Ah, the life of the church. So many arguments, so little time.
The list of subjects about which the saints disagree is seemingly boundless, encompassing both the profound and the woefully mundane.
The ordination of women. The proper role of religion in politics. Climate change. Homosexuality and same-gender marriage. Gender pronouns for God. How best to aid the poorest of the poor. Which brand of fair-trade coffee to serve in the fellowship hall. Which hymnal to use and which hymns to sing. The use of “trespasses” or “debts/debtors” in reciting the Lord’s Prayer. What color to paint the narthex. Should the American flag be in the front of the church?
It should be no surprise that most outsiders looking in are asking, “Why would I want to sign up for something like that?
Recently, the Pew Center for Religion and Public Life unveiled a massive study which included 35,000 adults, called the Religious Landscape Study. I imagine to the glee of skeptics, atheists and agnostics the survey reported that the percentage of the population identifying themselves as Christians is dropping precipitously from 78.4% in 2007 to 70.6% today.
But as Emma Green reported in the Atlantic, religion in American is not dying, it’s just very complicated. The results, she says, are a little more nuanced than simply being unaffiliated. “How important is religion in your life?” was asked as a follow up question to “which religious group do you belong?” The results show that while this group might be churchless, they are not necessarily without faith: 44 percent said religion is “very” or “somewhat” important to them.
So, there’s a pretty significant group of Americans who don’t identify with a particular denomination or congregation, but who still care about religion or spirituality to some degree. This is not the pattern of a nation headed down the slippery slope of secularism, but of the many different ways people experience God.
Other commentators are saying, “Not so fast.” Wes Granberg-Michaelson, former President of the Reformed Church of America, observes that while Christianity may be on the decline in the United States, the world is becoming more religious, not less. Religious convictions are growing and shifting geographically in dramatic ways around the world. The center of Christianity has shifted from Europe to the global South. In 1980, more Christians were found in the global South than the North for the first time in 1,000 years. Today, the Christian community in Latin America and Africa, alone, account for 1 billion people.
Ed Stetzer, a missiologist, pastor, and President of Lifeway Research, argues that what the survey shows is that nominal Christians have now become “Nones,” and what he calls convictional Christians, have remained just as committed to the faith. This marks yet another shift in Christianity where Christians are increasingly on the margins, not in the middle of American culture as in the post-War years.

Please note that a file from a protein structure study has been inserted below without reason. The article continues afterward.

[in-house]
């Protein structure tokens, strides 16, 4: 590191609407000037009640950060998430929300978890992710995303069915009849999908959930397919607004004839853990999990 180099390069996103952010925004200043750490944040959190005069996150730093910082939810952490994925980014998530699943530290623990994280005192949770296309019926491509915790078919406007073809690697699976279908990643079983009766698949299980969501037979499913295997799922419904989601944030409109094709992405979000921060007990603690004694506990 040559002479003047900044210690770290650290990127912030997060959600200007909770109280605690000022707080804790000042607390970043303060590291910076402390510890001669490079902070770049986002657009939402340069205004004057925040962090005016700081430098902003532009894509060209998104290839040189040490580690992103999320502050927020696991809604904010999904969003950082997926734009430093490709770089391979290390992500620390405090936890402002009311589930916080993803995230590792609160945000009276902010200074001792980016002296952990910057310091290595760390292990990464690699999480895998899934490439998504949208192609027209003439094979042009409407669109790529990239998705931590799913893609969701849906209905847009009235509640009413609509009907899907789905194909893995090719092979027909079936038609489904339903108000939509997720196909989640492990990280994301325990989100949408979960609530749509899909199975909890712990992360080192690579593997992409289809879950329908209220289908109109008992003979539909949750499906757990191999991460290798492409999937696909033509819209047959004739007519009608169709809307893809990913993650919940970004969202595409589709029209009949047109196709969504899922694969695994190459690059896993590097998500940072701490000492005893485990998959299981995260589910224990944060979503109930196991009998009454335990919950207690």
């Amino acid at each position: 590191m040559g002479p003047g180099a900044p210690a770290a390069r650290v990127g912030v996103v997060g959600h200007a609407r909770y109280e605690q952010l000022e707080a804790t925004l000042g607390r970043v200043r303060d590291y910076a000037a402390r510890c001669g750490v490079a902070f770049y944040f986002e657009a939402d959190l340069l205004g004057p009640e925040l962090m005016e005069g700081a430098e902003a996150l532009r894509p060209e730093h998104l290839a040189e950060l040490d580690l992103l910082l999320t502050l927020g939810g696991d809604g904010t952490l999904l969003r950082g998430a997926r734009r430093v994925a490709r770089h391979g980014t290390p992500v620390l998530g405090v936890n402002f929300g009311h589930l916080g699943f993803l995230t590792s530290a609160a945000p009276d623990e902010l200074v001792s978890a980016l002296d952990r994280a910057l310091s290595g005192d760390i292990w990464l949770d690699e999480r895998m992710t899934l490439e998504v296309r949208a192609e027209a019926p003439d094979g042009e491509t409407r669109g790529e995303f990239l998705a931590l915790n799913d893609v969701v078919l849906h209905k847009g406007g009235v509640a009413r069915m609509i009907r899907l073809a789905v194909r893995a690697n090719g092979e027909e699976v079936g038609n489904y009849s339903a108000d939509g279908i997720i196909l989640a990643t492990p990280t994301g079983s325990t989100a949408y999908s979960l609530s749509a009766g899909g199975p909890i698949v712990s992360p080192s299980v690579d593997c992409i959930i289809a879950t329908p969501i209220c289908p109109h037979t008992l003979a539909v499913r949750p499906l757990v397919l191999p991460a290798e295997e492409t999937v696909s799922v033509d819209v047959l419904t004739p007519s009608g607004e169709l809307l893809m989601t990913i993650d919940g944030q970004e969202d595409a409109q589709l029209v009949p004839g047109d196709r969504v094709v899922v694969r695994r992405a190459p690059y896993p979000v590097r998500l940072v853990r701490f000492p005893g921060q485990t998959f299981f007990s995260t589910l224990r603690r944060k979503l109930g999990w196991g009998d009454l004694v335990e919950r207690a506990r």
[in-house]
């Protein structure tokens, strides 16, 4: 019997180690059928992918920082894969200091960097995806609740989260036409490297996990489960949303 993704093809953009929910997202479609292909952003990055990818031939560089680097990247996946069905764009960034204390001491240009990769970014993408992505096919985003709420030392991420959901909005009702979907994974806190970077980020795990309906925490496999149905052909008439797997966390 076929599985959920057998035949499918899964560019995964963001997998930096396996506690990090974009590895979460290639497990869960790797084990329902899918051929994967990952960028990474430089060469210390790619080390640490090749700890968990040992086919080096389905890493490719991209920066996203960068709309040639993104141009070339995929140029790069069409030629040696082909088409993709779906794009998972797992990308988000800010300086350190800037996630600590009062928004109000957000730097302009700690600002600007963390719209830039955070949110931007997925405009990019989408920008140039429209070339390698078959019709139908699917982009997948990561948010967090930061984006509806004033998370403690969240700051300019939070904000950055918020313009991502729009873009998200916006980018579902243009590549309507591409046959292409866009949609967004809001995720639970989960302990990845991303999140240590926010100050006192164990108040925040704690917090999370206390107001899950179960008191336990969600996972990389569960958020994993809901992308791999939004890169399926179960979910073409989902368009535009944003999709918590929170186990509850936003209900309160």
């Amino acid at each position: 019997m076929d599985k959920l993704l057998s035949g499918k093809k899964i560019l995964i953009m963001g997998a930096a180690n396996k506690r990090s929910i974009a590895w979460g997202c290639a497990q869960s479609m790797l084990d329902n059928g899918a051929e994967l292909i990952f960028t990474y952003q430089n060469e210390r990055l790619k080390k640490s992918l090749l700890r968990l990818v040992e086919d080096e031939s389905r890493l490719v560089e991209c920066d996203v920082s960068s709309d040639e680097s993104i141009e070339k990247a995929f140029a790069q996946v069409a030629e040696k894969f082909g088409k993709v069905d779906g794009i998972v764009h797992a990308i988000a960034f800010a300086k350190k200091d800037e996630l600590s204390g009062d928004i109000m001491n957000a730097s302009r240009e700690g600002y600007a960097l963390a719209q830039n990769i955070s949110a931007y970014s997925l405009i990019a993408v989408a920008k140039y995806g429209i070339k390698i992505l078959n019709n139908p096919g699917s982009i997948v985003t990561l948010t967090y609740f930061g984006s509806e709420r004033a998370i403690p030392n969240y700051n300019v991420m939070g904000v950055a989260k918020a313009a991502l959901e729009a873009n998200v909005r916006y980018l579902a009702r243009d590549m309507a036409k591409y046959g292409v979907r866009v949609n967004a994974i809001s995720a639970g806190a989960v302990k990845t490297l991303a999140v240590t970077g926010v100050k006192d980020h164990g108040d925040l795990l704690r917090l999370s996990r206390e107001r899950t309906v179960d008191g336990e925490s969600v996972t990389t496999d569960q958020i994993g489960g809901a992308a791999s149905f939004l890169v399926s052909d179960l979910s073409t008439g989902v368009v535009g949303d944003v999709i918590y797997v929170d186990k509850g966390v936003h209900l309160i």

Nevertheless, the survey shows that every major branch of Christianity in the United States has lost a significant number of members mainly because millennials are leaving in droves. More than one-third of millennials now say they are unaffiliated with any faith, up 10 percentage points since 2007.
Many Millennials, who sociologists call “Nones” (because they are not affiliated with any religious tradition) are repelled by popular depictions of the Christian faith as politically right-wing, anti-science, homophobic, judgmental, insensitive, exclusive, and dull. Young adults appear to want a spirituality that grounds them and connects them to the transcendent but find traditional or organized religion unable or unwilling to meet that need.
The reality is that worship in most our mainline churches as it currently occurs appeals to only 10 to 20% of the population. I have a clergy friend who turned a dying church around who says, “Business as usual, even if done well, is not going to work.”
So what are Millennials looking for in worship and in the spiritual life? The late Robert Webber, Professor of Religion at Northern Baptist Seminary wrote:
- The primary issue of the future is not the style of worship so much as its authentic character. It must be real, genuine, and sincere. Millennials can smell “phony” a mile away. Therefore traditionalists must avoid “dead ritualism,” and proponents of contemporary must avoid “entertainment” and “manipulation” worship.
- The future style of worship will draw from the catholic (early church), Reformation, evangelical, and contemporary traditions. Local churches must be eclectic.
- Future worship will move toward these style characteristics:
- More use of ritual and symbo
- lMore spaces for quiet and contemplation
- More frequent celebration of communion
- High participation
- Convergence of musical styles
- More use of string and wind instruments
- Recovery of the Christian year as a spiritual discipline
Historian Diana Butler Bass calls this “re-traditioning.” Millennials and seekers are not looking for “cool” churches, with charismatic preachers and a smokin’ rock band, nor are they looking for a return to “traditionalism.” They want to recover the classic spiritual disciplines of the church, but in ways that are appropriate to the 21st century; things such as meditation, prayer, scripture study, service, discernment, fasting, spiritual direction, and Sabbath, to name a few.
The question is how will our mainline churches adapt to these new realities? What new forms of Christianity will emerge in the next decades? What is really at stake here? What would we be willing to sacrifice so that our children and grandchildren will still be followers of Jesus?